Exception Notice: In Extended Campaign Style Play, defenders always go first.


Every unit begins with movement points equal to the tens column of their run stat. You may expend 1 mp to move one inch, or 1 mp to kneel, record this in the quick play card by putting a K in the final column for the appropriately numbered unit, an additional mp to go prone, or 1 mp to switch to stealth mode.

Running – expending MP to move has no negative effect on your chance to hit, nor chance to be hit, it’s considered sound tactical movements.
Standing – If you remain standing, your movement rate remains normal, you take a -10% to your to hit, and a +10% chance to be hit.
Kneeling – If you are kneeling, each MP will move you only 1/2″, you take -0% chance to hit and +0% chance to be hit.
Prone – If you are prone, 1 mp will equal just 1/4″, you take +10% chance to hit, and -10% chance to be hit.

While in stealth you remove the unit from the table and instead work on the small map available only to you. Each unit has a spot statistic, much like run, you simply take the tens column and multiply it by 1.5, that is your spotting radius. Anything stealth that enters that radius has to roll below (their stealth – half your units spot) in order to remain hidden. When the spotting radius of multiple units overlap, their spotting is cumulative where the overlap occurs.

While half way behind cover your opponent rolls with -20% to hit, and -20% chance to spot. Full cover removes chance to hit and chance to spot entirely. Soft cover, such as bushes or open bar fences, offers only a -10% chance to be hit.


You may attack with any unit at any point during your turn, provided you have the MP to afford the attack. The MP cost of an attack is dependent on the weapon and firing mode, you should have The Armory readily available with that information.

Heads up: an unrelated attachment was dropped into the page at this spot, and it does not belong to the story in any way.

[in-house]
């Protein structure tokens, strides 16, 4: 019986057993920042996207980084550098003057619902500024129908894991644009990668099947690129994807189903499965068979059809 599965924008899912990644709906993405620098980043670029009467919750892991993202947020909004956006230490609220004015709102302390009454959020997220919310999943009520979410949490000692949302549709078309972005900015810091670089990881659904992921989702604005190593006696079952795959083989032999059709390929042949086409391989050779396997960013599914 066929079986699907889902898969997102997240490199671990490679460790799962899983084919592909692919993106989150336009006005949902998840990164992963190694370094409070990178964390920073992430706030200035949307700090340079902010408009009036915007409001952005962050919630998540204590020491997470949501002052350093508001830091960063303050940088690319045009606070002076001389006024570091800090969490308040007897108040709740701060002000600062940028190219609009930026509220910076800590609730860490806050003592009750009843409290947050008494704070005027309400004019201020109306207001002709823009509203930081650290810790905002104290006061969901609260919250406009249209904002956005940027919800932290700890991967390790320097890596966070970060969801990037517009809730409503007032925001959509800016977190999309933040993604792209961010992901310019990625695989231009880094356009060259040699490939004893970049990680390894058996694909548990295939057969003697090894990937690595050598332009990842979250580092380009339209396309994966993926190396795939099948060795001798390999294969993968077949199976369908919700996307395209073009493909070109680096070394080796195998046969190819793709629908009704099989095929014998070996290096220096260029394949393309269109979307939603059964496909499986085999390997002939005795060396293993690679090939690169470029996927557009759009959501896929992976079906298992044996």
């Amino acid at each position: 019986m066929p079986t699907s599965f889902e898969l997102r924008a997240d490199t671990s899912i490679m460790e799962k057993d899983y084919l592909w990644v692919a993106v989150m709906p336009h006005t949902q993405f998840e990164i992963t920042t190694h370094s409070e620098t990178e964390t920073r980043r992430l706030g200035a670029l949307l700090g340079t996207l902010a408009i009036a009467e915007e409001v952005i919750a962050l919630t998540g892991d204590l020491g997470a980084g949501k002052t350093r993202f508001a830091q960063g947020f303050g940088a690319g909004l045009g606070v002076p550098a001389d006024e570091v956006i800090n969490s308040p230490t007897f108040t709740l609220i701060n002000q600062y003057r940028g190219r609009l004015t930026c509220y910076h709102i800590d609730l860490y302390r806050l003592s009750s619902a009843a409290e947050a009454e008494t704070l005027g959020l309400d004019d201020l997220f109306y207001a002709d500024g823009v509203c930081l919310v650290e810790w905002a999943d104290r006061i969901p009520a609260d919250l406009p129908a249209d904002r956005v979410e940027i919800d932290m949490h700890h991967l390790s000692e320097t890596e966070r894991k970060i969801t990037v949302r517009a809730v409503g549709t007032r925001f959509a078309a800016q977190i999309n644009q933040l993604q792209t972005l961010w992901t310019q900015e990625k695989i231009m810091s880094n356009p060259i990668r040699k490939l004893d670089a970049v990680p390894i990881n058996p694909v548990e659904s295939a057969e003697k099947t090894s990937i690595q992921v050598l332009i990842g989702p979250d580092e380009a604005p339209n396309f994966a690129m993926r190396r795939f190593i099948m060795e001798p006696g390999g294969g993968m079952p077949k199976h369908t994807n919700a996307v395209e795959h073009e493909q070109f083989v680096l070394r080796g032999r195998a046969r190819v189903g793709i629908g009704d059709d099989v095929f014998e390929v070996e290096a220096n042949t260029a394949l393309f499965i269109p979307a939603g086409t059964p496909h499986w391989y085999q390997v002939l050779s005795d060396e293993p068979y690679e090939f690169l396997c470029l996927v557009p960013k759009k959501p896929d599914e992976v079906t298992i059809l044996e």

You may fire on any unit within your weapon’s maximum range. You simply take your marksmanship ability, add any bonuses to hit, and subtract any penalties to hit, and attempt to roll below that number. 00 being the traditional critical hit, which does double damage.

When you are within 2 inches you gain a +20% bonus to hit, within 1″ gives you an additional +10% to hit.


When a unit is hit, it must succeed at a soldiering check, roll below their soldiering stat, or they will loose ten morale. When a friendly unit is killed within 6″ you make the same check, but apply double the penalty, 20, in case of failure.

If a unit falls below 30 morale they will expend all remaining mp to travel back to their starting point and off the map, removing them from play, for two turns. After two turns they recover 10 morale.

The death of an enemy adds morale dependent on the level of the killed enemy. The rule of thumb is 10 morale per level, and 20 morale per level with officers. Also, every inch +Z (upwards) adds 1/4″ to your units effective maximum range.


Phew, it’s done-ish.
If you notice anything missing, or anything I didn’t cover or that isn’t covered in more detail in the army, please feel free to ask me about in the comments or in private messages.

Okay I spent most of today working on some character sheets and what not.

My first test game went well this morning, gave me some good info, and forced me to get some rules onto paper. I only used basic infantry with SMGs and Body armor, I’m going to need an easy way to measure the range of longer range guns, probably just use a tape measure for now.

Hmm, actually it’s not too bad. I could post them up in the original 2400×3000 and make them REALLY big, but I won’t.